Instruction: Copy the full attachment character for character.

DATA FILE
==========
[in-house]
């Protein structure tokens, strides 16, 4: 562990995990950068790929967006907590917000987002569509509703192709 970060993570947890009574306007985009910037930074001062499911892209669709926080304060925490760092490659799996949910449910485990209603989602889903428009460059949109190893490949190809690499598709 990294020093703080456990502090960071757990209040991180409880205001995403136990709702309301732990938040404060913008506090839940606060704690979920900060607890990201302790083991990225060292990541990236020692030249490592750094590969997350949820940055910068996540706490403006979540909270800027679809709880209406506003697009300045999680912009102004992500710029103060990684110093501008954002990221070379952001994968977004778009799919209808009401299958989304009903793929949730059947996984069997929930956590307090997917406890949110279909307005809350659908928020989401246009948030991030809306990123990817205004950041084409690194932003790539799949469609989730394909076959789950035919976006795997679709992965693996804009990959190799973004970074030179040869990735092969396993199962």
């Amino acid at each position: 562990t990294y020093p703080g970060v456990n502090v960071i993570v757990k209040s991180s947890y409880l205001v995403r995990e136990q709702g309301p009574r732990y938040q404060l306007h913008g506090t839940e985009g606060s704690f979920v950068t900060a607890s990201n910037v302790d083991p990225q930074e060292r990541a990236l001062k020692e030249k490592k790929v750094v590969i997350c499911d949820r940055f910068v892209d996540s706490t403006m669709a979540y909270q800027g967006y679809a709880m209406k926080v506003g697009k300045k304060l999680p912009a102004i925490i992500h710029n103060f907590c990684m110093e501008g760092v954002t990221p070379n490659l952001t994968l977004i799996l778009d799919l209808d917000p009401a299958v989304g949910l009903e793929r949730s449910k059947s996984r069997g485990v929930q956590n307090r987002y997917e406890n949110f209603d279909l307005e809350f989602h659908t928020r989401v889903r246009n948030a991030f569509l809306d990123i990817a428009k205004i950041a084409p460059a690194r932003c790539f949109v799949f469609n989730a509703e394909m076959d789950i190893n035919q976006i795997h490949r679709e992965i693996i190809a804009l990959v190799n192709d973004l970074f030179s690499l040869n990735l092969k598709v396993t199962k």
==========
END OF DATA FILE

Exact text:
[in-house]
């Protein structure tokens, strides 16, 4: 562990995990950068790929967006907590917000987002569509509703192709 970060993570947890009574306007985009910037930074001062499911892209669709926080304060925490760092490659799996949910449910485990209603989602889903428009460059949109190893490949190809690499598709 990294020093703080456990502090960071757990209040991180409880205001995403136990709702309301732990938040404060913008506090839940606060704690979920900060607890990201302790083991990225060292990541990236020692030249490592750094590969997350949820940055910068996540706490403006979540909270800027679809709880209406506003697009300045999680912009102004992500710029103060990684110093501008954002990221070379952001994968977004778009799919209808009401299958989304009903793929949730059947996984069997929930956590307090997917406890949110279909307005809350659908928020989401246009948030991030809306990123990817205004950041084409690194932003790539799949469609989730394909076959789950035919976006795997679709992965693996804009990959190799973004970074030179040869990735092969396993199962």
């Amino acid at each position: 562990t990294y020093p703080g970060v456990n502090v960071i993570v757990k209040s991180s947890y409880l205001v995403r995990e136990q709702g309301p009574r732990y938040q404060l306007h913008g506090t839940e985009g606060s704690f979920v950068t900060a607890s990201n910037v302790d083991p990225q930074e060292r990541a990236l001062k020692e030249k490592k790929v750094v590969i997350c499911d949820r940055f910068v892209d996540s706490t403006m669709a979540y909270q800027g967006y679809a709880m209406k926080v506003g697009k300045k304060l999680p912009a102004i925490i992500h710029n103060f907590c990684m110093e501008g760092v954002t990221p070379n490659l952001t994968l977004i799996l778009d799919l209808d917000p009401a299958v989304g949910l009903e793929r949730s449910k059947s996984r069997g485990v929930q956590n307090r987002y997917e406890n949110f209603d279909l307005e809350f989602h659908t928020r989401v889903r246009n948030a991030f569509l809306d990123i990817a428009k205004i950041a084409p460059a690194r932003c790539f949109v799949f469609n989730a509703e394909m076959d789950i190893n035919q976006i795997h490949r679709e992965i693996i190809a804009l990959v190799n192709d973004l970074f030179s690499l040869n990735l092969k598709v396993t199962k």